After three days of hyper-networking at the World Economic Forum in Davos, a few common themes have emerged. I offer four of them here with a disclaimer: What happens in Davos isn’t always fully connected with what’s happening in the rest of the world.
The markets are not predicting recession. Among the CEOs here, there is little evidence of panic. Most believe the economy will slow in 2016, particularly in China, but they aren’t bracing for a full-blown global recession, and they certainly don’t see anything comparable to 2008.
The European Union is in trouble, not for economic reasons, but due to concerns about migration and security. A British exit from the European Union is now rated as a 50-50 possibility, and other countries could well follow. Angela Merkel, who was named by our sister publication TIME as person of the year in 2015, is seen as an endangered species in 2016.
Digital transformation is as much about people as technology. I moderated two private CEO-level discussions focused on the digital transformation of industries, and in both, the human challenges trumped technological ones. Companies struggle to create cultures that can embrace rapid technological change, and governments struggle in response to publics more likely to focus on future risks than future benefits.
Transformation is big business. The Swiss shops that normally line the main street in Davos have been temporarily eradicated in favor of networking lounges offering comfortable seating, free wi-fi, good coffee, and giant signs promoting the companies that want to power the Fourth Industrial Revolution. Accenture’s occupies nearly half a block; Flex and Infosys the same. Salesforce has storefronts on both sides of the street. Data-miner Palantir has constructed its own building, as has Facebook. Snow boot and chocolate stores are no longer easy to find.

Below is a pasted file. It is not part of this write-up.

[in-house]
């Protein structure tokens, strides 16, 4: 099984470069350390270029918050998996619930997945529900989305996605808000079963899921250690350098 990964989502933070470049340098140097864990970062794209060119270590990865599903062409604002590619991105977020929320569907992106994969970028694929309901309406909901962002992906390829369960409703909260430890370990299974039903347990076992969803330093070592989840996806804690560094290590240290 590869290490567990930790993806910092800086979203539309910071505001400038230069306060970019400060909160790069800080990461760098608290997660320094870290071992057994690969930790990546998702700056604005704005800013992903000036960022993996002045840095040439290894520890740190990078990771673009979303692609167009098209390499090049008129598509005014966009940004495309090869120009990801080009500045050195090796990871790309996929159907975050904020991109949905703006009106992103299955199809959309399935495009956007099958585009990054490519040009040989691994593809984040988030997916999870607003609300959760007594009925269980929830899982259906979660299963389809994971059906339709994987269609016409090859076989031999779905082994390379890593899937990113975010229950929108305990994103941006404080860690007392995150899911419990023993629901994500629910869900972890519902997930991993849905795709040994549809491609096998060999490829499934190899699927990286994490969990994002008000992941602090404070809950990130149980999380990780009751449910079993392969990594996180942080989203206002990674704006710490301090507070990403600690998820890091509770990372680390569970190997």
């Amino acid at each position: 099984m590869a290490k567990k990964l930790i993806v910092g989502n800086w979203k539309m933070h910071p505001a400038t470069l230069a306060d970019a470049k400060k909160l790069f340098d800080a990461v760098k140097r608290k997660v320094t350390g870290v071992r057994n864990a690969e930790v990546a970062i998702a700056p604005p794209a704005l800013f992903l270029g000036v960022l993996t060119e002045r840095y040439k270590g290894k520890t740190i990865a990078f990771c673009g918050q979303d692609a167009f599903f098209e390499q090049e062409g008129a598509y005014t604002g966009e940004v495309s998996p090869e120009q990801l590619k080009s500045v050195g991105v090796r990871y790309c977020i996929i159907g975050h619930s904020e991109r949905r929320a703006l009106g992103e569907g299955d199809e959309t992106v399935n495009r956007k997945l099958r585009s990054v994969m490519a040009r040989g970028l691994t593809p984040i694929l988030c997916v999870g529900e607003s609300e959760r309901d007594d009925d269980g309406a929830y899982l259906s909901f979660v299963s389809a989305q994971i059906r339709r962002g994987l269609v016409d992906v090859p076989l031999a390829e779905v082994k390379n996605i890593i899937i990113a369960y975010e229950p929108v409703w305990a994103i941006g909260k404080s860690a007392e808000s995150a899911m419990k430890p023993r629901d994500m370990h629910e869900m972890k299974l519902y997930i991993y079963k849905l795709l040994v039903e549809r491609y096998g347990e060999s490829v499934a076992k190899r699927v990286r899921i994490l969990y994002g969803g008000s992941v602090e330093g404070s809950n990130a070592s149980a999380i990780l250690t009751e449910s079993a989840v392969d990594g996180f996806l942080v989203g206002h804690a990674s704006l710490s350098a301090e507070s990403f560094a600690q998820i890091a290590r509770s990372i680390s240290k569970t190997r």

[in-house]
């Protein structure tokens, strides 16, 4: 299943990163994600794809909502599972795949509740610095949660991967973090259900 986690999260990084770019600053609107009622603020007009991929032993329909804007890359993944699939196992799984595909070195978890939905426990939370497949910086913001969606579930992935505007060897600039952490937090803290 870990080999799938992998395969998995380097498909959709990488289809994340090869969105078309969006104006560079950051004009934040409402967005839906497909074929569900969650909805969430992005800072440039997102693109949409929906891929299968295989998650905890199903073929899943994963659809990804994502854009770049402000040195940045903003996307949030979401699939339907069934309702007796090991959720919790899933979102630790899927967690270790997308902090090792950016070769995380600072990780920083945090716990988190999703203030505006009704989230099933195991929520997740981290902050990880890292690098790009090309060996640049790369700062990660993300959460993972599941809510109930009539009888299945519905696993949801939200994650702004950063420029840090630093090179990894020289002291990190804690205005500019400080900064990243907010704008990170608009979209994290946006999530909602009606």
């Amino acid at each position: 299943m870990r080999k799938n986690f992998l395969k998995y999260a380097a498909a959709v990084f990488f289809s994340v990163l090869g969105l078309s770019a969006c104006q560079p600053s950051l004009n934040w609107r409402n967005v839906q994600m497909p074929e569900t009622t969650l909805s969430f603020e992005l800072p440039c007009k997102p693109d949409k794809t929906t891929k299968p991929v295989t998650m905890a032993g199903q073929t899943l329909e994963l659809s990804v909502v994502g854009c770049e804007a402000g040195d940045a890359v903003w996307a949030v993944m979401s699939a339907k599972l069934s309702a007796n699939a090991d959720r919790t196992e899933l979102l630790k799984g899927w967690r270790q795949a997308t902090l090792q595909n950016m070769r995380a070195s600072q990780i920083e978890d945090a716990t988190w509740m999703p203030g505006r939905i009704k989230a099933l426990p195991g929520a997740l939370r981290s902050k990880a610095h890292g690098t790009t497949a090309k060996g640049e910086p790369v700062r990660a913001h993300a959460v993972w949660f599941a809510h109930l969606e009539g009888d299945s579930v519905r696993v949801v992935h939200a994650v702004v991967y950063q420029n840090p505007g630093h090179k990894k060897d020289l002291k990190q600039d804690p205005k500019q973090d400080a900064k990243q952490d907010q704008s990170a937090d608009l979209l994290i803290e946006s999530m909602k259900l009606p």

Also today, we are releasing a story from February’s FORTUNE magazine about the significant challenges faced by black men in the executive suite. You can read it here.
Enjoy the snow. More news below.
• Flights canceled as blizzard looms
Thousands of flights were canceled or delayed on Thursday ahead of a winter storm expected to dump up to 30 inches of snow along the East Coast, with at least five states already declaring emergencies by Thursday afternoon. Blizzard warnings have been issued in Washington D.C. and Baltimore with extreme conditions expected to begin Friday, while New York City is under a blizzard watch for Saturday morning. It is expected to be the season’s first major Atlantic Coast storm. Reuters
• Yahoo resists pressure to sell assets
Yahoo is reportedly planning to decide on next strategic steps only after the Internet company releases quarterly earnings in early February, Reuters reports, as it continues to resist investor calls to look into a sale of its core Internet assets. Sources say Yahoo this month rebuffed several potential buyers, including private equity firms, for those assets. Instead, it wants to gauge shareholder reaction after presenting a strategic vision during the earnings conference call, one person familiar with the matter told Reuters. Reuters
• Boeing cuts 747 jet production
The U.S. aircraft manufacturing giant said it would cut the production rate on the company’s 747-8 jet program amid weaker demand in the air cargo market. Starting in September of this year, production on the wide-body planes will drop from one aircraft per month to one every two months, Boeing said. The reduction will result in a $569 million after-tax charge when Boeing reports quarterly results next week. This cutback comes after Boeing already reduced production to 12 planes a year starting in March, down from roughly 16 aircraft previously. USA Today